You may have seen my earlier post about my First Day Impressions of the Fujifilm XF90,
which details my Fuji fan-boi experience with the new kid on the block. One month on and a fair few more shooting experiences later, this lens has done nothing but impress and inspire me. At my favoured full-frame equivalent focal length of ~137mm, the XF90 fits me like a glove and allowed me to move completely away from my Canon system, which had always been a go to when I needed the sharp and speedy 135mm F2 L.
This past month with the XF90 saw me checking out temperate rain-forest waterfalls in Victoria's east, shooting in stunning Western Australian sunsets with my dear friend Dan at Matsu Photography, exploring the historical sites of federation era Australia, and shooting for Ormsby Guitars and the Melbourne Guitar Makers Festival. On each and every varied occasion the XF90 never missed a beat and I have been left pondering how FujiFilm will outdo themselves next in their world of supreme, high quality consumer photography lenses.
There's something really frustrating about the XF90 - it leaves many of its brethren feeling somewhat inferior (emphasis on 'somewhat').
What Fuji have managed to achieve with this lens and its new quad-motor system is a lens that is incredibly responsive, accurate, and works extremely well in tough lighting conditions, such as low light and heavy back-lighting. I couldn't believe how well it focused on my mate Dan (below) during sunset, or at night as I often put it through its paces targeting objects near and far. As much as I love the XF56 1.2, after using the XF90 it feels somewhat slow and outdated and simply doesn't perform anyway near as well. Also, the XF90's bokeh trumps it by a long shot. Sorry, I know that F1.2 is still a hell of a feature and I'll continue to use mine, but the bokeh it produces simply isn't as smooth and rich.
Something sports and action photographers are going to love about the XF90 is how well it plays with continuous focusing mode, zone focusing and bursts, even at F2. It's smooth, accurate and damned responsive! Overall, a consistently high focus hit rate on par with what I was used to when using my Canon 7D/6D and the 135mm F2.
Did I mention that the XF90 is sharp?
Take a look at the 3 pictures above. I'm not normally a 'here's a 1:1 crop guy' but in this case I had to provide a quick screen grab at that ratio from my LR module (post grain added). I'll just leave you with those snaps to ponder.
If you're considering this lens be aware of how beneficial it is to have a ridiculously close minimum focusing distance on a lens of this focal length. I have loved utilizing the 60cm min. focusing distance so often and cannot wait to try it on some detailed wedding ring shots soon. If you like getting out and shooting a bit of wildlife like me, it's also particularly useful for some more intimate nature shots or flower snaps that provide a beautiful level of compression at this focal length.
I'll keep my conclusion simple. If you're a Fuji X-series user, buy this lens.
If you're on the fence about coming on board to the Fuji-side, get this lens and an XT-1 or XT-10 and be prepared to be blown away.
Well not quite 2 weeks....
But there was a lot packed into those 11 days - a crazy big Irish wedding, amazing ancient sights and scenery, and a heck of a lot of good food, people, and beer. Oh yeah... and the XT-10 & XT-1 with the new Firmware 4.0 plus a few rather nice pieces of FujiFilm glass.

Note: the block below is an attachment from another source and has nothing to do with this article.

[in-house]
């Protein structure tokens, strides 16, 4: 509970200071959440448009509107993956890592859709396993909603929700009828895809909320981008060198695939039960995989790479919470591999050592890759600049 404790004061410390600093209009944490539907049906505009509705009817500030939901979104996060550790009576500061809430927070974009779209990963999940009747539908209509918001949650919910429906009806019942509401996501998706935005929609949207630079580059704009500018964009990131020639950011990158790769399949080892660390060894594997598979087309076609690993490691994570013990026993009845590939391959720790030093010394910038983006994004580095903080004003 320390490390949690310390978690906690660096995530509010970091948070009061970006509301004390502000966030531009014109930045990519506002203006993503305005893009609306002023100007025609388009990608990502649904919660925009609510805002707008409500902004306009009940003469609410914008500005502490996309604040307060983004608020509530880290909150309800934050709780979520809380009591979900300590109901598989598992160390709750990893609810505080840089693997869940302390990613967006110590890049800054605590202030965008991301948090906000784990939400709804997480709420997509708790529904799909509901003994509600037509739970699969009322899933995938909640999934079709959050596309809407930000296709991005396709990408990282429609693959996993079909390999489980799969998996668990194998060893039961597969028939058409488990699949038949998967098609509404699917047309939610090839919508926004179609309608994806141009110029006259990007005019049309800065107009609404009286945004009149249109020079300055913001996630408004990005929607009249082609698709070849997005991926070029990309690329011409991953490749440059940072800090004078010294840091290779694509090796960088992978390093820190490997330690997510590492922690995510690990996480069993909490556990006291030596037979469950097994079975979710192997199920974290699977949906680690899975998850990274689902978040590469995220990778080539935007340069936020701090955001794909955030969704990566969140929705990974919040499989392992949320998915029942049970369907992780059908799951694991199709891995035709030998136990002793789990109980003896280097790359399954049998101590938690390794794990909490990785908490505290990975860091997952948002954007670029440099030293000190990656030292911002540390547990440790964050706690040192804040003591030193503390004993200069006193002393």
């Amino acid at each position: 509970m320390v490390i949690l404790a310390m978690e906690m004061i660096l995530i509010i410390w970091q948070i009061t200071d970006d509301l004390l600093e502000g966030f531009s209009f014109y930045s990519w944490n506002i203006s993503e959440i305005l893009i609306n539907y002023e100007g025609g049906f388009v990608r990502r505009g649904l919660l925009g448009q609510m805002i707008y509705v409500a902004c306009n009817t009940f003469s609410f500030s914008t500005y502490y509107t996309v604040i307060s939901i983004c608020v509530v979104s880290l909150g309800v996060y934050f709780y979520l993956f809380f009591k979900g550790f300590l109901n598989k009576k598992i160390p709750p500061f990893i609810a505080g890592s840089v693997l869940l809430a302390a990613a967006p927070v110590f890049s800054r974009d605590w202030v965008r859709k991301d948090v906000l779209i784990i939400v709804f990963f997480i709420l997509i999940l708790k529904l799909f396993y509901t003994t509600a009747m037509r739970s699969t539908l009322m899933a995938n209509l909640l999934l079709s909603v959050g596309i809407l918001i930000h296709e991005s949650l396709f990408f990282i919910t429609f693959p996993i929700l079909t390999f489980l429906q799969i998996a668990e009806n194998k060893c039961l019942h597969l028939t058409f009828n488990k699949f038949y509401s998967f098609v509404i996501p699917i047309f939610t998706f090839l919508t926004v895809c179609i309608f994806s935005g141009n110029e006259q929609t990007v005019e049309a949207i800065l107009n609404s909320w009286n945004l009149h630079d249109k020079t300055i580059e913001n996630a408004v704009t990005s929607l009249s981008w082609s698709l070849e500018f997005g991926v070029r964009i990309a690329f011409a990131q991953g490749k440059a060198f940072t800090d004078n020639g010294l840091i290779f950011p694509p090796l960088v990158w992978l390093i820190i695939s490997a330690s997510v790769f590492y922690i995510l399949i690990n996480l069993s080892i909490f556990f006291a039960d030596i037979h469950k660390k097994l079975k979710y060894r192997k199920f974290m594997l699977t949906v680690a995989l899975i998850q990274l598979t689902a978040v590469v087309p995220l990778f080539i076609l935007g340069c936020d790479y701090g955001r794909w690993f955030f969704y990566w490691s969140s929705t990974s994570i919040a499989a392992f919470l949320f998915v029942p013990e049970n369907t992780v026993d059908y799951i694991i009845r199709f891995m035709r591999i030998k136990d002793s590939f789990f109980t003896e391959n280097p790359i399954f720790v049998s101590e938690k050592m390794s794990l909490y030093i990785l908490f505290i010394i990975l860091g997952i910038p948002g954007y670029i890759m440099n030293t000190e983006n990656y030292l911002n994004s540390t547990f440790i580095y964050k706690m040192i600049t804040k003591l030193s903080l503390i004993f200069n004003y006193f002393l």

After many months of dreaming about this big trip and even bigger wedding in Ireland, the time finally came. The lead up to the trip and shooting said wedding was made even better with the arrival of the XT-10 and the new firmware 4.0 update that proved the XT-10 to be a formidable force in 'budget' mirrorless cameras, and breathed new life into the XT-1, even though it didn't really need it.
For this trip, my wife and I were primarily hired to shoot a wedding on the west coast of Ireland in the incredibly picturesque town of Dingle. Jaw-dropping would be an understatement. Of course, it would be a pity to not see more of a country than just one place and Ireland is a place of wonder and awe. We packed a rather nice bit of kit for this one, including the fresh and sharp Fujinon XF16 and XT-10.
So how about that XT-10?
Well, what can I say? It's a damn fine camera and a perfect match for the XT-1 for shooting weddings in a discrete and professional manner. I actually ended up using the XT-10 for most of the trip because of its compact size and to give it a fair run for its money. Did it impress me just like almost every Fuji product I've used before it? Absolutely!
For the wedding I shot with the XT-1 over my shoulder with the XF56 and had the XT-10 on a holster with the XF16. A light-weight combo that after 16 hours of shooting did not leave me sore, fatigued or in any state of pain. The only ailment was the tiredness that was to be expected from shooting a day that long! I also got to experience the true value of the SP-1 Instax printer and how integral it is for creating a truly memorable wedding photography service that leave clients overjoyed on their big day! Alas, I cannot share their photos just yet.
XT-10 or X100?
Something that's fairly obvious and should be considered by anyone buying into the Fujifilm X-series is the power in a small package with the XT-10. Shortly after the announcement of the XT-10, I did the usual level of research regarding its specs, size and reported performance, and well, it's almost the same size as the X100 series but does a heck of a lot more! So, I sold off my X100s and jumped on the XT-10 the day after it was available in Australia. I also made a point of picking up the XF27 so I had a very pocketable and discrete option for shooting streets and other settings. Do I miss the X100? Absolutely! Does the XT-10 rock! Yes! I will probably get back into the X100 game when they announce their next model. Until then, the equally discrete and lightweight XT-10 paired with the XT-1 will continue to suit my needs appropriately. More on the XT-10 down the page.